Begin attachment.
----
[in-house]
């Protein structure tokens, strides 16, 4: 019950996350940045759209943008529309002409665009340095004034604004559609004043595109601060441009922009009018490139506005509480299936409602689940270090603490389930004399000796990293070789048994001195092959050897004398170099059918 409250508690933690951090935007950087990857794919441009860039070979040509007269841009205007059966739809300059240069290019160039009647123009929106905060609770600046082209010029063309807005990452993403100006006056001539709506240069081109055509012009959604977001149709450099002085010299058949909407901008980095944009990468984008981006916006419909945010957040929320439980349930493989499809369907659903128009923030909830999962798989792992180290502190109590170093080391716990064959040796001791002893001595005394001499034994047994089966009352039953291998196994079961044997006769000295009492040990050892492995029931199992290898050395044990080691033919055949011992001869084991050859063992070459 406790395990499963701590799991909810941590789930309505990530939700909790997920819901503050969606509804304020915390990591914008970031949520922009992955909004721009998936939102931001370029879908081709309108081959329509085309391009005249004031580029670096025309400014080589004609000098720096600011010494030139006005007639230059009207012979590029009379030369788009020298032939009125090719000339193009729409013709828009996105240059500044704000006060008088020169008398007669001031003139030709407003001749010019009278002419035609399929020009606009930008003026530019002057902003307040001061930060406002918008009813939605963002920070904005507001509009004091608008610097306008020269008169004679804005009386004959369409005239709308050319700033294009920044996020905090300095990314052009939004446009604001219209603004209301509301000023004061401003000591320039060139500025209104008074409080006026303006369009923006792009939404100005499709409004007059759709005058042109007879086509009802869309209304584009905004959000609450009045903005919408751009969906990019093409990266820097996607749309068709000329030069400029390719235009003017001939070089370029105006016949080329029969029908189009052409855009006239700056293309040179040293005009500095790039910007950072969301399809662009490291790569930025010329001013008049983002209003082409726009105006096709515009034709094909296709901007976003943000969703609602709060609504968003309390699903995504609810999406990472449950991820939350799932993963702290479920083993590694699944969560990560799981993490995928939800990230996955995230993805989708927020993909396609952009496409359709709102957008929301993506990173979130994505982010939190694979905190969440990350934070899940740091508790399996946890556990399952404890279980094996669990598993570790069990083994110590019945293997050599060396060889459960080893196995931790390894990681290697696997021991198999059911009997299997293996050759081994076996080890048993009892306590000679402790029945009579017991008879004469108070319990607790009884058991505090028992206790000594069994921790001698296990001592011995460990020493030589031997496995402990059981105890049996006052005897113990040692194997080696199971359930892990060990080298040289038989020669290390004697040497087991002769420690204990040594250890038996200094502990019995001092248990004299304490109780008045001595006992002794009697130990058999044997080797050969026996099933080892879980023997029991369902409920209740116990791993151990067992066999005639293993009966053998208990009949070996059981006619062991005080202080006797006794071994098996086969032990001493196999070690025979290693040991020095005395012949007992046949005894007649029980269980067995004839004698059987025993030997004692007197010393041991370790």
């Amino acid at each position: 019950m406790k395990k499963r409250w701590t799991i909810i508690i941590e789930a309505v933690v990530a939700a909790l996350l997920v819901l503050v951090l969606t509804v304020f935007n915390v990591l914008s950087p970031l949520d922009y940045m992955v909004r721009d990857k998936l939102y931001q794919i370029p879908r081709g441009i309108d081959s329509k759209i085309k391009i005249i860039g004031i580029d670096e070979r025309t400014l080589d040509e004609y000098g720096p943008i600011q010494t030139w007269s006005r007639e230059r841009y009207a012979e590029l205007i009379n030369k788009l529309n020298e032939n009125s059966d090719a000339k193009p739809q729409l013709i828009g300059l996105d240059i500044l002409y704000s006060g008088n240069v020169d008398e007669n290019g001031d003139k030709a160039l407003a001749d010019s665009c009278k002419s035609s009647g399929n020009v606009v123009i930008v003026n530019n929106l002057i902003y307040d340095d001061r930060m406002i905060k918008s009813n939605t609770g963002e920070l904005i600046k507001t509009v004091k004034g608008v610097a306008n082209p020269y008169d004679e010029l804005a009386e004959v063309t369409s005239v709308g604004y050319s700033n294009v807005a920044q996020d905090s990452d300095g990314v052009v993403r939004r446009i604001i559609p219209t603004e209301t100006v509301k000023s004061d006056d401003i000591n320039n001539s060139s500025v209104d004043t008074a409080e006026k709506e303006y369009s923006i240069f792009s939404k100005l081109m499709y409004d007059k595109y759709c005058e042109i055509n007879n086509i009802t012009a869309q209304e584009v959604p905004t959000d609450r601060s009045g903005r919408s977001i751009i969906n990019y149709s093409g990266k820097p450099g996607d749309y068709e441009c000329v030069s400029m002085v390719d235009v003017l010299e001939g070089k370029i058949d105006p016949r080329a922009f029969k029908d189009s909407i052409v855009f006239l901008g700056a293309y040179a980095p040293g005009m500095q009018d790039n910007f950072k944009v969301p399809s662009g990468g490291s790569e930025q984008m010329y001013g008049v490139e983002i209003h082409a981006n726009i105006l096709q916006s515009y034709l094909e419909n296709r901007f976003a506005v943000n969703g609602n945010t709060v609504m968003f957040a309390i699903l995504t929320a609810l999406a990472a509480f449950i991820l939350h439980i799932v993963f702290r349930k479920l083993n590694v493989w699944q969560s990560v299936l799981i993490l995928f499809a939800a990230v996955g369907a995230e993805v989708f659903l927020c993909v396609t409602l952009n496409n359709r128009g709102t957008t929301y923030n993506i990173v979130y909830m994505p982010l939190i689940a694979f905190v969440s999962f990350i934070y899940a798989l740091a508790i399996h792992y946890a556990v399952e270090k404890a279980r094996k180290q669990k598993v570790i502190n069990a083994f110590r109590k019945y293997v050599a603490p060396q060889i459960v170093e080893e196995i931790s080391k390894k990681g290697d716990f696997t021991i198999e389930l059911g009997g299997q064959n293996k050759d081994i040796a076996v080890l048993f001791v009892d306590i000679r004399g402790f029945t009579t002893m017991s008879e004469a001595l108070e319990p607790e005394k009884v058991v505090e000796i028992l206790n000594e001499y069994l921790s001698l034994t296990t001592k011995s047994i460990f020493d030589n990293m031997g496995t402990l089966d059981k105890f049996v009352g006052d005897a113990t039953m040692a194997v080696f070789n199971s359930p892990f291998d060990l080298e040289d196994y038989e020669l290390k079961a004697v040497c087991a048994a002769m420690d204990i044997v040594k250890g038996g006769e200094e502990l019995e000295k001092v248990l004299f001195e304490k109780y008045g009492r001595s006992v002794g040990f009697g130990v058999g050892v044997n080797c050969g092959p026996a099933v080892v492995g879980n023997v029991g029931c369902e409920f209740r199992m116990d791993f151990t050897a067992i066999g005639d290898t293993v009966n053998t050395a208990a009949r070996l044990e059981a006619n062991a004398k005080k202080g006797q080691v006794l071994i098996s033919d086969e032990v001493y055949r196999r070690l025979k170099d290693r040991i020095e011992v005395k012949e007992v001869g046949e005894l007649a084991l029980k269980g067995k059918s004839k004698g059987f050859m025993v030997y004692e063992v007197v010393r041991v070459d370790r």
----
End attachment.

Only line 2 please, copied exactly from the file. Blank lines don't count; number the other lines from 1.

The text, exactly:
């Protein structure tokens, strides 16, 4: 019950996350940045759209943008529309002409665009340095004034604004559609004043595109601060441009922009009018490139506005509480299936409602689940270090603490389930004399000796990293070789048994001195092959050897004398170099059918 409250508690933690951090935007950087990857794919441009860039070979040509007269841009205007059966739809300059240069290019160039009647123009929106905060609770600046082209010029063309807005990452993403100006006056001539709506240069081109055509012009959604977001149709450099002085010299058949909407901008980095944009990468984008981006916006419909945010957040929320439980349930493989499809369907659903128009923030909830999962798989792992180290502190109590170093080391716990064959040796001791002893001595005394001499034994047994089966009352039953291998196994079961044997006769000295009492040990050892492995029931199992290898050395044990080691033919055949011992001869084991050859063992070459 406790395990499963701590799991909810941590789930309505990530939700909790997920819901503050969606509804304020915390990591914008970031949520922009992955909004721009998936939102931001370029879908081709309108081959329509085309391009005249004031580029670096025309400014080589004609000098720096600011010494030139006005007639230059009207012979590029009379030369788009020298032939009125090719000339193009729409013709828009996105240059500044704000006060008088020169008398007669001031003139030709407003001749010019009278002419035609399929020009606009930008003026530019002057902003307040001061930060406002918008009813939605963002920070904005507001509009004091608008610097306008020269008169004679804005009386004959369409005239709308050319700033294009920044996020905090300095990314052009939004446009604001219209603004209301509301000023004061401003000591320039060139500025209104008074409080006026303006369009923006792009939404100005499709409004007059759709005058042109007879086509009802869309209304584009905004959000609450009045903005919408751009969906990019093409990266820097996607749309068709000329030069400029390719235009003017001939070089370029105006016949080329029969029908189009052409855009006239700056293309040179040293005009500095790039910007950072969301399809662009490291790569930025010329001013008049983002209003082409726009105006096709515009034709094909296709901007976003943000969703609602709060609504968003309390699903995504609810999406990472449950991820939350799932993963702290479920083993590694699944969560990560799981993490995928939800990230996955995230993805989708927020993909396609952009496409359709709102957008929301993506990173979130994505982010939190694979905190969440990350934070899940740091508790399996946890556990399952404890279980094996669990598993570790069990083994110590019945293997050599060396060889459960080893196995931790390894990681290697696997021991198999059911009997299997293996050759081994076996080890048993009892306590000679402790029945009579017991008879004469108070319990607790009884058991505090028992206790000594069994921790001698296990001592011995460990020493030589031997496995402990059981105890049996006052005897113990040692194997080696199971359930892990060990080298040289038989020669290390004697040497087991002769420690204990040594250890038996200094502990019995001092248990004299304490109780008045001595006992002794009697130990058999044997080797050969026996099933080892879980023997029991369902409920209740116990791993151990067992066999005639293993009966053998208990009949070996059981006619062991005080202080006797006794071994098996086969032990001493196999070690025979290693040991020095005395012949007992046949005894007649029980269980067995004839004698059987025993030997004692007197010393041991370790």